There are 633 hits on The West End Press at “Digital DU” but “Broida” does not have any hits, so either the search engine does not go into pages of the newspaper, or else I haven’t figured out how to use the website. (There is an advanced search and even a how-to, but still no Broida results though we know there is at least one mention in the newspaper.) A note to the digital librarian may help, so that is on the agenda. Looking through other areas of the site, however, showed more interesting areas to peruse. There is a “Special Collections and Archives” section that provided more clues to our family story. Apparently Denver, as suspected, was a location that a lot of people with ‘consumption’ (tuberculosis), such as Gitel Broida, moved to, looking for a cure for their disease. It became a problem for Denver to grow so fast, and more sanitariums were founded to serve those who needed medical care. The Digital DU website lists the “Jewish Consumptives Relief Society Records” from the organization founded by Eastern European Jewish men in 1904 (so too late for Broida records), many of whom had the disease themselves. (See image of Patients Undergoing Heliotherapy– likely Gitel Broida underwent the same treatment years earlier.) The Jewish population of Denver was growing and thriving as well, and the Special Collections and Archives contain Jewish artifacts as well as documents.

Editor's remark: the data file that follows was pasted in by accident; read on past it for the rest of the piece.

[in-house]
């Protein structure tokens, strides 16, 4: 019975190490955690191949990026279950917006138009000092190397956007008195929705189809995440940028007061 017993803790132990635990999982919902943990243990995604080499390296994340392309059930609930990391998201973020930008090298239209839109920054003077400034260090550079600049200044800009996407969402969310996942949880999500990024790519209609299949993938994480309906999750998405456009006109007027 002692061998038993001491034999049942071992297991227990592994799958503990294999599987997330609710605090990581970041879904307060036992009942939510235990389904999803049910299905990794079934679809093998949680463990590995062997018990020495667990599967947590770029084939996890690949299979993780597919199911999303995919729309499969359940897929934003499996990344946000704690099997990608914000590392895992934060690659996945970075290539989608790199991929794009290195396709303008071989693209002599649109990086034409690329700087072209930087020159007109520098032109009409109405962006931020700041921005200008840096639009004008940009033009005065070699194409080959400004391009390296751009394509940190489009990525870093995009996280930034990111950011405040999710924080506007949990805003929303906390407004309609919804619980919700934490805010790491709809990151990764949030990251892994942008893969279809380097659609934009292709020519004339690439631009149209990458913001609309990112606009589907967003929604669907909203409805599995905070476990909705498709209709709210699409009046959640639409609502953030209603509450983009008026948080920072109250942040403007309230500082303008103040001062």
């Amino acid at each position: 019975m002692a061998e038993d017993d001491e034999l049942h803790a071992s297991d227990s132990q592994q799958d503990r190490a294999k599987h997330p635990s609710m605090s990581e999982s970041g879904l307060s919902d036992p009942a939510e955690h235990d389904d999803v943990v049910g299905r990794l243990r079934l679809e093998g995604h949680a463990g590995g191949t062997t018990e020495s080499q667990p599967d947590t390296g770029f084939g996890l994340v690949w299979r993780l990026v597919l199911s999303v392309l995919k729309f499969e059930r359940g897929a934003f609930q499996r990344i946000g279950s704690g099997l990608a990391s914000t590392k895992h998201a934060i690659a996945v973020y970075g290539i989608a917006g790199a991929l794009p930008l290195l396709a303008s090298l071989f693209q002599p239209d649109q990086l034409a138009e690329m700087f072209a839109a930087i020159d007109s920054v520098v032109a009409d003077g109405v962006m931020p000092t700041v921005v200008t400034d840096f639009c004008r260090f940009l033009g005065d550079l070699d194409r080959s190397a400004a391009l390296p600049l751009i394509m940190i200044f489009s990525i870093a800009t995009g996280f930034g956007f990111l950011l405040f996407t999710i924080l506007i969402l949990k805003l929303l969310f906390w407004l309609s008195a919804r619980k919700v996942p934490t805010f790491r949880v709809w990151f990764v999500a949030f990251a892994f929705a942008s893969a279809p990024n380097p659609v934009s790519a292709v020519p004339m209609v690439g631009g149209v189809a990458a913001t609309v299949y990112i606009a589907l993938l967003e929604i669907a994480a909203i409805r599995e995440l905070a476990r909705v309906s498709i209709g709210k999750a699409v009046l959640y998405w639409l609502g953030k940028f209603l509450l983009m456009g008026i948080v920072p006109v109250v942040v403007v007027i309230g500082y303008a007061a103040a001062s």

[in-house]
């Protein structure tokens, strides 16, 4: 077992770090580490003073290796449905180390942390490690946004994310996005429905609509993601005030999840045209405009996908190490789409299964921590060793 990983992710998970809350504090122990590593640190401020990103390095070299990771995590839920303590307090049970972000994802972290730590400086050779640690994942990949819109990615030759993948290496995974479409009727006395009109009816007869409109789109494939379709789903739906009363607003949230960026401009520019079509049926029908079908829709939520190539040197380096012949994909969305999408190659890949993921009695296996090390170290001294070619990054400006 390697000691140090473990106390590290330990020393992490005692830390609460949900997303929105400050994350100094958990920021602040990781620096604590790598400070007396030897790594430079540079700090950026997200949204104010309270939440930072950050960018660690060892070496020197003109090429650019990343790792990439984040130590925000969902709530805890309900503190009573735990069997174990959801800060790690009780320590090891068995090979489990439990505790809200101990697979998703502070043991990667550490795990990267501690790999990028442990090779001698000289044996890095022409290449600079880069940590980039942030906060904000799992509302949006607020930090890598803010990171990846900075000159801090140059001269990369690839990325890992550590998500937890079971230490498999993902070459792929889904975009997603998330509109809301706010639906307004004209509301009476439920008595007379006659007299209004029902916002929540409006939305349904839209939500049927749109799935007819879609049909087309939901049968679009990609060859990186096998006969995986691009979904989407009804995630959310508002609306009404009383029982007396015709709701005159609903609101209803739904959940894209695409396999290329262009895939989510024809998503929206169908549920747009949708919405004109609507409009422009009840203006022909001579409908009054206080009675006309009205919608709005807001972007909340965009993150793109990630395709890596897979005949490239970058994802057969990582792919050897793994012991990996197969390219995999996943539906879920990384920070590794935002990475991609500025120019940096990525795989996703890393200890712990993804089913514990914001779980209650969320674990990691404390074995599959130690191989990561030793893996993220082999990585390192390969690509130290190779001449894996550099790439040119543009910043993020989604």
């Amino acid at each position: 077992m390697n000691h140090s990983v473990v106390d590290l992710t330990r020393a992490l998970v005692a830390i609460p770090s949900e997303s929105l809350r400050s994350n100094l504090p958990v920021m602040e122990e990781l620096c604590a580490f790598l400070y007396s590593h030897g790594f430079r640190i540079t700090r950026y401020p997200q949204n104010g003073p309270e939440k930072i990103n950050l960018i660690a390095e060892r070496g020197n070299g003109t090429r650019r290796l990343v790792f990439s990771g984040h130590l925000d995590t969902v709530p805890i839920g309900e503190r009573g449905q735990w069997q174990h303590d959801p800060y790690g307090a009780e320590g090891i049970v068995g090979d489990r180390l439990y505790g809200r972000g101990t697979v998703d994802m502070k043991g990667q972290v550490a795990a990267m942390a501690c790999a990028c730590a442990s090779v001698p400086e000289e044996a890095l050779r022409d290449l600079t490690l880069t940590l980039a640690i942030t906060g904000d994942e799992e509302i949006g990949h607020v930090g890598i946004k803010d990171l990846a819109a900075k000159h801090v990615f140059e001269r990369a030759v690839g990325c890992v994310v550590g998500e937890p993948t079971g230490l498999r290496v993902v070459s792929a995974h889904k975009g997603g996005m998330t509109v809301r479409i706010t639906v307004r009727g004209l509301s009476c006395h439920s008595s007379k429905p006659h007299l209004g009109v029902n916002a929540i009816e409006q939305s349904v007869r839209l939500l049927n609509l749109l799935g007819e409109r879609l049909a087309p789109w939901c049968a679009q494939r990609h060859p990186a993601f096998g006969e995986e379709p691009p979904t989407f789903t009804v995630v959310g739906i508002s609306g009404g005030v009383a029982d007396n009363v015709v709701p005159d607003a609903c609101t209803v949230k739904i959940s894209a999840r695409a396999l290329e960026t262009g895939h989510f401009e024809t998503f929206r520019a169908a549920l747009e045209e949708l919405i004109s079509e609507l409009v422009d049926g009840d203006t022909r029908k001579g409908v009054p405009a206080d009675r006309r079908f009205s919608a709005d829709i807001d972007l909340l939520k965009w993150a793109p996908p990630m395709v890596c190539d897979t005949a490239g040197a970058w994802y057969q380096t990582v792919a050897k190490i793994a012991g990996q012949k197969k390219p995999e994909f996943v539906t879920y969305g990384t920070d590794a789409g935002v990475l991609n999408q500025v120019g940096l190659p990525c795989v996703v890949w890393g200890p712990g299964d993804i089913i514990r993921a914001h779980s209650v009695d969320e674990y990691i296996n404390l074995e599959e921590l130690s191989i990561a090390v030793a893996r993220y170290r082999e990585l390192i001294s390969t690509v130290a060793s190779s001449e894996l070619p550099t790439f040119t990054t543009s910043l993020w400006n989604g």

This website appears to be worth investigating further, especially how to navigate and search more effectively.

Searching nearby universities and their digital libraries is a great resource for family historians- otherwise, how would we have known that Gerald Broida weighed 145 lbs. in 1945 and wrestled in a Jewish league?


Notes, Sources, and References: 

1) 1930 US Federal Census for Joseph Shatzke, head of household- Year: 1920; Census Place: Aurora, Adams, Colorado; Roll: T625_155; Page: 18B; Enumeration District: 8; Image: 207. 1920 United States Federal Census [database on-line]. Provo, UT, USA: Operations Inc, 2010. Images reproduced by FamilySearch.

2) 1930 US Federal Census for Theodore Broida, head of household- Year: 1930; Census Place: Denver, Denver, Colorado; Roll: 232; Page: 2B; Enumeration District: 0220; Image: 1045.0; FHL microfilm: 2339967. 1930 United States Federal Census [database on-line]. Provo, UT, USA: Operations Inc, 2002.

3) Jewish Consumptives Relief Society Records –

Patients undergoing heliotherapy-

4) Special Collections and Archives-

5) The West End Press article-

6) Denver University’s Digital DU